Recently, we posted lecture recordings from the NOMA summer school. The NOMA programme is a cooperation project between University Western Cape, University of Oslo, Eduardo Mondlane University and CHET.

However, as a cooperation programme, NOMA has also facilitated the emergence of a new set of young scholars in Africa, a whole continent and context that has previously been underrepresented in research on higher education world wide. In this post, we would like to introduce some of these scholars and their backgrounds:

dr. Gerald Ouma

dr. Gerald Ouma

Gerald Ouma (PhD) has published in Higher Education Studies, the most prestigious journal in higher education studies, he has been appointed Associate Professor at the University of the Western Cape (UWC), and he coordinates the new School (Institute) of Post‐School Studies at UWC (the only such faculty in Africa that will address post‐secondary education). In 2012 he served on the Funding Review Committee, and contributed to the Minster of Higher Education’s Funding Review report that will be released soon.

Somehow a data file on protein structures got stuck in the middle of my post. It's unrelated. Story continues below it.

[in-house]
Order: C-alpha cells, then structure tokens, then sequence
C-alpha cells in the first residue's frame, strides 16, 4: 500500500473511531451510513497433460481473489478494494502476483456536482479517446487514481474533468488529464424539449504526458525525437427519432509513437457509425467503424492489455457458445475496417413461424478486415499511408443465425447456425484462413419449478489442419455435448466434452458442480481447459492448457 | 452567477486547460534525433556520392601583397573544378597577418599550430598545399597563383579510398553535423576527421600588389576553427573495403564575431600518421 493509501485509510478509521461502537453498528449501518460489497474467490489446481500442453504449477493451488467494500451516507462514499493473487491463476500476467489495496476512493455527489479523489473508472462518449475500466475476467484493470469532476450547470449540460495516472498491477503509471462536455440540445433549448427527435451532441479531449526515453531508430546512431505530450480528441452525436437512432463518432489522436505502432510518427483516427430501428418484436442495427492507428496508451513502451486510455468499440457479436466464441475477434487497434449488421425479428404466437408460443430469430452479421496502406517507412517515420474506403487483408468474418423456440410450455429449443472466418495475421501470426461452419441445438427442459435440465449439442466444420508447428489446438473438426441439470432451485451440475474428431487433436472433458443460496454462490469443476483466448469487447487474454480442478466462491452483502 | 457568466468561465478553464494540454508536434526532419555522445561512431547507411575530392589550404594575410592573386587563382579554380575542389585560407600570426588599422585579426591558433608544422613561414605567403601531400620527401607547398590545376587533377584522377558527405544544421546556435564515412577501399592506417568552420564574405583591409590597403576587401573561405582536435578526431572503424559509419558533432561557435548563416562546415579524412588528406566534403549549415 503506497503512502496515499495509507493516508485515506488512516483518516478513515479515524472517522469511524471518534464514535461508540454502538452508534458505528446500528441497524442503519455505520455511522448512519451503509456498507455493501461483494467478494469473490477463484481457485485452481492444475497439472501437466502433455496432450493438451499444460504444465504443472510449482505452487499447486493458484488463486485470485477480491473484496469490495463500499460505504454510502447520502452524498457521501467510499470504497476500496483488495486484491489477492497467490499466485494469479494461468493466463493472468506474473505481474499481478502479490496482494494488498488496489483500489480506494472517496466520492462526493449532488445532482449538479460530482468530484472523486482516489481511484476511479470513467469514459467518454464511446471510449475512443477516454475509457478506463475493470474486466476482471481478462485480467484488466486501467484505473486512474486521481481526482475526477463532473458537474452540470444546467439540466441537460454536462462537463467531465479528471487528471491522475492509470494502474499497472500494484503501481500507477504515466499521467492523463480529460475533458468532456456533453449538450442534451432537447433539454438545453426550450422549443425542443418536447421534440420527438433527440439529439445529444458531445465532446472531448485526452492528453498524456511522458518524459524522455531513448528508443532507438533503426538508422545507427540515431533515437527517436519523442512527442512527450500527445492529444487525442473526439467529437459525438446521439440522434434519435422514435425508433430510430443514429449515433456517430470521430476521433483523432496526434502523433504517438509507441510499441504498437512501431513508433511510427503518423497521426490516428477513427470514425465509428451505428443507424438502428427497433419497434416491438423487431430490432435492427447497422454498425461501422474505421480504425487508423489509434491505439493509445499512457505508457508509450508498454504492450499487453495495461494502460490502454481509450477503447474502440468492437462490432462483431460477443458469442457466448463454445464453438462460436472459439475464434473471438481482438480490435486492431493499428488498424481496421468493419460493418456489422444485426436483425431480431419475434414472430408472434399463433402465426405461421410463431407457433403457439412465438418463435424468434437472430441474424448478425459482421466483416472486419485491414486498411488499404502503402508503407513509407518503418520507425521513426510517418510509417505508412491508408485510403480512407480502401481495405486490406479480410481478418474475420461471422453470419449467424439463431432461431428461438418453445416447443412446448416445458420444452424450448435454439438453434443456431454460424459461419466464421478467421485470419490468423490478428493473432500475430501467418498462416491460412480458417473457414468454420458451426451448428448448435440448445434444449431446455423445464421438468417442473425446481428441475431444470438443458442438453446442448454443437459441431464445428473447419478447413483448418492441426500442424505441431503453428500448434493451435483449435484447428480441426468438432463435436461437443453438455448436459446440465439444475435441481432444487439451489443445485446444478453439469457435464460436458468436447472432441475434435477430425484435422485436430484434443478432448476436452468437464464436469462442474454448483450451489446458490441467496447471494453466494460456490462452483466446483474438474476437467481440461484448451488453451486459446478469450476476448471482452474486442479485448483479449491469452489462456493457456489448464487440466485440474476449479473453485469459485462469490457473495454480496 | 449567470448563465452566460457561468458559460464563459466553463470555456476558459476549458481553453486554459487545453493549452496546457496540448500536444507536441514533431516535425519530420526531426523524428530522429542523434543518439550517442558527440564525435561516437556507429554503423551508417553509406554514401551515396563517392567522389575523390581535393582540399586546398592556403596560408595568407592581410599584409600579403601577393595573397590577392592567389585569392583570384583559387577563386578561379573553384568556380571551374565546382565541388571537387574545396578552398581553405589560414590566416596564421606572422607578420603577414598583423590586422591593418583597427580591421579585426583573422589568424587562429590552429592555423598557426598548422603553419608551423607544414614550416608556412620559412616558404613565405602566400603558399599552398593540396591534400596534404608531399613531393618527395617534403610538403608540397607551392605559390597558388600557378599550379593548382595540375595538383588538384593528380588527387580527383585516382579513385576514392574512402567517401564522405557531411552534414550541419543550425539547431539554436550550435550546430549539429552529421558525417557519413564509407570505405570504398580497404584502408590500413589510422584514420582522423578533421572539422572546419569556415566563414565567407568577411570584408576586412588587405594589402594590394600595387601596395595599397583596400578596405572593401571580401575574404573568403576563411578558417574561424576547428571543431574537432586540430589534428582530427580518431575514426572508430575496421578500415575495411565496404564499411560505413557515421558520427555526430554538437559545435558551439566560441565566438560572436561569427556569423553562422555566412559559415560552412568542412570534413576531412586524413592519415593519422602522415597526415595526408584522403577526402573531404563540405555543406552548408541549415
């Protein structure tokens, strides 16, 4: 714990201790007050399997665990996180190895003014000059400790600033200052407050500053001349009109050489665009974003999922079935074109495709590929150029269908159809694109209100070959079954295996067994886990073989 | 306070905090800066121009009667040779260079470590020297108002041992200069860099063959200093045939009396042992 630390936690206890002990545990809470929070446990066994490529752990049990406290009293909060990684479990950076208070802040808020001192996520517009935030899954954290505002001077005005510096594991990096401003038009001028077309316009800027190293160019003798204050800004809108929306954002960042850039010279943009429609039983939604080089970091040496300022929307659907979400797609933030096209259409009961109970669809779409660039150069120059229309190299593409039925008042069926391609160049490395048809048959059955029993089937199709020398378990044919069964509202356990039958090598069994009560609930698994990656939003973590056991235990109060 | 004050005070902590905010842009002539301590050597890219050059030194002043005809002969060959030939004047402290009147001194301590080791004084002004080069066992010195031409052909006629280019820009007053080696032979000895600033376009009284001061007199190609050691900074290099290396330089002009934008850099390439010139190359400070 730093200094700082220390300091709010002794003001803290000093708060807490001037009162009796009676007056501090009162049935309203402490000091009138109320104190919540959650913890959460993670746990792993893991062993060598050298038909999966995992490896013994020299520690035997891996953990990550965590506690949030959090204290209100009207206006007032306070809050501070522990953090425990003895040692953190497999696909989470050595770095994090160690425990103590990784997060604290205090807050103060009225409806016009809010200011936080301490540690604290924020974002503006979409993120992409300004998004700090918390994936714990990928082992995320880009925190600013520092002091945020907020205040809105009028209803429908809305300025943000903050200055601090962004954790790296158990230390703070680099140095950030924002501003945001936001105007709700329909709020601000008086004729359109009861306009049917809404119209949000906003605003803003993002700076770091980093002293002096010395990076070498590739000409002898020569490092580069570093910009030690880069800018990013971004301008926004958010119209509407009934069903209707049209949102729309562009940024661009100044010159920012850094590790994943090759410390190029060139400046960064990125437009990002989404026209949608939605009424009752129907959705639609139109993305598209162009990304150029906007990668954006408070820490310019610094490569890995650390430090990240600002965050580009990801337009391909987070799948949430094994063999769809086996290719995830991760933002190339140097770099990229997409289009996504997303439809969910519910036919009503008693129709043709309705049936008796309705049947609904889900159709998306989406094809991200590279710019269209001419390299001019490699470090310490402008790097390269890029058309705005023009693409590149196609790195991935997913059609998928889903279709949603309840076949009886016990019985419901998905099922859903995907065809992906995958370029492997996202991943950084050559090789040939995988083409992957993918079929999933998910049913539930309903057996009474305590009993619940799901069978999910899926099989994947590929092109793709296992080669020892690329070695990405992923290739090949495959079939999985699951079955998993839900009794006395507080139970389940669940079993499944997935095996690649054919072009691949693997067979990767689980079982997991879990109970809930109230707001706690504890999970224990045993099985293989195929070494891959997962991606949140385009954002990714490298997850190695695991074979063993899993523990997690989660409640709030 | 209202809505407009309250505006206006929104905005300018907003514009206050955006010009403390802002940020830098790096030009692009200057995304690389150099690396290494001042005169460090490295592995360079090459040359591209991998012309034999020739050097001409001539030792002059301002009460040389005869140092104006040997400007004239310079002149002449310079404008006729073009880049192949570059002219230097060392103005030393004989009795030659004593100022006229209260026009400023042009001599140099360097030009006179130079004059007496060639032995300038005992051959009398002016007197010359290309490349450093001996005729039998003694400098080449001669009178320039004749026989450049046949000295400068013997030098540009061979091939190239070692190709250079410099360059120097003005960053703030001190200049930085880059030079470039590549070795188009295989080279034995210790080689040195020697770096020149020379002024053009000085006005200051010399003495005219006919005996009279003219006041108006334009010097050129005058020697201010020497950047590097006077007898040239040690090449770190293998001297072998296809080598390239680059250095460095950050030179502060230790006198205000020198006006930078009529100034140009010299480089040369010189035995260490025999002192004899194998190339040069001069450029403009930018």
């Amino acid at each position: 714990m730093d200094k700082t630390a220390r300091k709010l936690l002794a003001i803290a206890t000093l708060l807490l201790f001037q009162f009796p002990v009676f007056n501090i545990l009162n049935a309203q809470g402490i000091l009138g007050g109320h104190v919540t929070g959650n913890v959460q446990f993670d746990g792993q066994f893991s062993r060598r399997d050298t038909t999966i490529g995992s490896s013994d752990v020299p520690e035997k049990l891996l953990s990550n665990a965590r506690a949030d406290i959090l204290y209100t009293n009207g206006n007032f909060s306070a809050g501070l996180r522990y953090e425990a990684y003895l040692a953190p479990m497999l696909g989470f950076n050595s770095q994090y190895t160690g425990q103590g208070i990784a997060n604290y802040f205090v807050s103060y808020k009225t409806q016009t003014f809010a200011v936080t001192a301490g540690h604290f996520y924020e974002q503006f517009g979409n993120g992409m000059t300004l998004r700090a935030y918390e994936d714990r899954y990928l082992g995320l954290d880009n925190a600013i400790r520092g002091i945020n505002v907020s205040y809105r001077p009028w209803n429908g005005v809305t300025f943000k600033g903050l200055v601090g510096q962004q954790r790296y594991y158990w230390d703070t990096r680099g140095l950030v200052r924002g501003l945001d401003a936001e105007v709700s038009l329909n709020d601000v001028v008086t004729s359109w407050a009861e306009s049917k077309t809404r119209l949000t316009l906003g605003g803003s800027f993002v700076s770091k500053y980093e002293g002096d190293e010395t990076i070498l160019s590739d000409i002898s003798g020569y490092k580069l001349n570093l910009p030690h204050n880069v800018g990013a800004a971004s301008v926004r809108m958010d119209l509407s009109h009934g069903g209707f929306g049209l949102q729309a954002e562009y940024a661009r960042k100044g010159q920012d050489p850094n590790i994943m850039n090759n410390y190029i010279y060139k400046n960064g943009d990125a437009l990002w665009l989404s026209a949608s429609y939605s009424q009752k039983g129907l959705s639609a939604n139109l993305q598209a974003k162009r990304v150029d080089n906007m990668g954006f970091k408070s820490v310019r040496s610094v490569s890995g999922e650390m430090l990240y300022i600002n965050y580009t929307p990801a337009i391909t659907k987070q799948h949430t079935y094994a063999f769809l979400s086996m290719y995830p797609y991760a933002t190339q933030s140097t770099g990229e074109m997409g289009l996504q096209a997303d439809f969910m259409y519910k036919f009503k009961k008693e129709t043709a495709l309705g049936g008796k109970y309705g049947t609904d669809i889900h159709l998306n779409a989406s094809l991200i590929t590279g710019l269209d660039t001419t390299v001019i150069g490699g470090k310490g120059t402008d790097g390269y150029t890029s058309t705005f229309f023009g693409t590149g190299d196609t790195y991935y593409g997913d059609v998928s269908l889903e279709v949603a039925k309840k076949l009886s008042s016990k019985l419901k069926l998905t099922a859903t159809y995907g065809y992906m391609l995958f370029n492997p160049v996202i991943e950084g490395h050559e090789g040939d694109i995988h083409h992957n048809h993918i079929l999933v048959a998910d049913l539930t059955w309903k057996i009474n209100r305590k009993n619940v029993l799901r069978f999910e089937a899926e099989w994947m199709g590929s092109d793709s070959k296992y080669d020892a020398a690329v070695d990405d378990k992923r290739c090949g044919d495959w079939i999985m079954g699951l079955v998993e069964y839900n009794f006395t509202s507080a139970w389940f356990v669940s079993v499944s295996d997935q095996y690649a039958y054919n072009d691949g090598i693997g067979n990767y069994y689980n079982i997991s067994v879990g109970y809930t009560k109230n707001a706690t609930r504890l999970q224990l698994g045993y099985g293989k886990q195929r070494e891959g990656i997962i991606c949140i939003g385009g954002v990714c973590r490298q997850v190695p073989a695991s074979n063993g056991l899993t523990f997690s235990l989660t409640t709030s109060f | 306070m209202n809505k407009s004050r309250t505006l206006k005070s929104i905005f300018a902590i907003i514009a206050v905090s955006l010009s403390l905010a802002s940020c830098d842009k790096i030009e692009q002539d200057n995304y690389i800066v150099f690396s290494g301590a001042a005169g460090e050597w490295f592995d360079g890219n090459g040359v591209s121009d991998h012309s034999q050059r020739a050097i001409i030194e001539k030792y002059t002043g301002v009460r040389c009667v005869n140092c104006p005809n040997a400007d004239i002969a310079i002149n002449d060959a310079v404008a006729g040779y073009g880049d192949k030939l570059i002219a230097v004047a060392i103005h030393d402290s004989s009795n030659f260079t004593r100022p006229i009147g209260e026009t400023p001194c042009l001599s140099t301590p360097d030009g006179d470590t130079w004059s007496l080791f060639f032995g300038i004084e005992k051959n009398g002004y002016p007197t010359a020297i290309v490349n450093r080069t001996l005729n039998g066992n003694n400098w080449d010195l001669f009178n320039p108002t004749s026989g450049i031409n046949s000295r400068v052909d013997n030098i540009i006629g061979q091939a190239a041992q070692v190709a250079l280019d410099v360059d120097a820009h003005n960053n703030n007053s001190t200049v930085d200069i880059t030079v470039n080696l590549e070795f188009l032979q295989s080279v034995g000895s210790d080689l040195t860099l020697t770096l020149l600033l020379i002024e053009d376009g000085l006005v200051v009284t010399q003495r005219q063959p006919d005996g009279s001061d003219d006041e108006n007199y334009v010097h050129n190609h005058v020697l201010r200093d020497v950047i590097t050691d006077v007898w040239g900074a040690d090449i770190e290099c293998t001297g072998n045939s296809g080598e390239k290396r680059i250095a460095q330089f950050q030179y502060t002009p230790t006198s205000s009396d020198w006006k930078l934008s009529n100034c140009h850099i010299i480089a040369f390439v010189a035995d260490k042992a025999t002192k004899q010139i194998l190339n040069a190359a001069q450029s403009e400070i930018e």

Dr. Patricio Langa

Dr. Patricio Langa

Patricio Langa (PhD) is publishing a book on Portuguese higher education in Africa, has established the first joint Masters degree in Education at Eduardo (with the University of Oslo and UWC), is the new Deputy‐ Director of the HE Quality Committee of Mozambique and is coordinating the new strategic plan for Eduardo Mondlane University. He is also the Director of the Sociological Association of Mozambique and of an NGO focusing on higher studies in Mozambique. He and Francois have jointly set up a publishing NGO in Mozambique.

Dr. Thierry Luescher-Mamashela

Dr. Thierry Luescher-Mamashela

Thierry Luescher‐Mamashela (PhD) is well represented on the HERANA publication list with several publication including a book, journal articles and articles in the media. Thierry has become part of the Global Research University Network on the Student Experience and has been doing student leadership development across the country.

HERANA: Contributions to regional development by University of Buea